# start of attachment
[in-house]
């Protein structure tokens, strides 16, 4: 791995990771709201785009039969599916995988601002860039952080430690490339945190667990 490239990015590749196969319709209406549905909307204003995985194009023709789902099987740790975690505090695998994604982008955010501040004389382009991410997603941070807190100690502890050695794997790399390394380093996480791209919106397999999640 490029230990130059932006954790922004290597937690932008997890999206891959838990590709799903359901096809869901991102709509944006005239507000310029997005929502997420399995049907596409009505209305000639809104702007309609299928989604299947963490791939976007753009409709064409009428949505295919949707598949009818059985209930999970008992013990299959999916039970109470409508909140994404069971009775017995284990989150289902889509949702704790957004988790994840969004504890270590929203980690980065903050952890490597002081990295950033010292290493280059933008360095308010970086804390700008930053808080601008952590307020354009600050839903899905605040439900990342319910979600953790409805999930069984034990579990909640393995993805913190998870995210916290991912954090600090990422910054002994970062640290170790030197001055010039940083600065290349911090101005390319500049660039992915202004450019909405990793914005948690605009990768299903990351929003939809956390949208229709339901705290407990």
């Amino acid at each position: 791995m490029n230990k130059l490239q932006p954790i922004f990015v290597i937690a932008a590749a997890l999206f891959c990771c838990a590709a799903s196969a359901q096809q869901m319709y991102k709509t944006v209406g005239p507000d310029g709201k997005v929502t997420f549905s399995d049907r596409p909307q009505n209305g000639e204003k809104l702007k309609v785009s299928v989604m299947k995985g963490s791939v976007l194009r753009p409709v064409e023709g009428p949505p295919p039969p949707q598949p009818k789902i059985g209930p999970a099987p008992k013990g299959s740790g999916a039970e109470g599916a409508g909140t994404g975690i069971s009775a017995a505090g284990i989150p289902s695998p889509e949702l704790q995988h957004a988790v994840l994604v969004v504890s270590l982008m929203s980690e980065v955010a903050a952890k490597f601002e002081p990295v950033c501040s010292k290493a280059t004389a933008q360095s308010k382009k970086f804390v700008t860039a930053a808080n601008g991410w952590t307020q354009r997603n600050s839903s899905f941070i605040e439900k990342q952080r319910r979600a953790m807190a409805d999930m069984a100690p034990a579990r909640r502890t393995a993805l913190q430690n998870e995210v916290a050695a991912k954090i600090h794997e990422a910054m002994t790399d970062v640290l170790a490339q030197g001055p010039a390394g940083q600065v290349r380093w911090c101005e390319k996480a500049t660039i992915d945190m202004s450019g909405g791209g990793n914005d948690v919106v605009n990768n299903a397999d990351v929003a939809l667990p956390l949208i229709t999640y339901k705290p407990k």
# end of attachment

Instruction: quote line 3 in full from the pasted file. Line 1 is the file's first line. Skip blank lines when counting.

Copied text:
């Amino acid at each position: 791995m490029n230990k130059l490239q932006p954790i922004f990015v290597i937690a932008a590749a997890l999206f891959c990771c838990a590709a799903s196969a359901q096809q869901m319709y991102k709509t944006v209406g005239p507000d310029g709201k997005v929502t997420f549905s399995d049907r596409p909307q009505n209305g000639e204003k809104l702007k309609v785009s299928v989604m299947k995985g963490s791939v976007l194009r753009p409709v064409e023709g009428p949505p295919p039969p949707q598949p009818k789902i059985g209930p999970a099987p008992k013990g299959s740790g999916a039970e109470g599916a409508g909140t994404g975690i069971s009775a017995a505090g284990i989150p289902s695998p889509e949702l704790q995988h957004a988790v994840l994604v969004v504890s270590l982008m929203s980690e980065v955010a903050a952890k490597f601002e002081p990295v950033c501040s010292k290493a280059t004389a933008q360095s308010k382009k970086f804390v700008t860039a930053a808080n601008g991410w952590t307020q354009r997603n600050s839903s899905f941070i605040e439900k990342q952080r319910r979600a953790m807190a409805d999930m069984a100690p034990a579990r909640r502890t393995a993805l913190q430690n998870e995210v916290a050695a991912k954090i600090h794997e990422a910054m002994t790399d970062v640290l170790a490339q030197g001055p010039a390394g940083q600065v290349r380093w911090c101005e390319k996480a500049t660039i992915d945190m202004s450019g909405g791209g990793n914005d948690v919106v605009n990768n299903a397999d990351v929003a939809l667990p956390l949208i229709t999640y339901k705290p407990k």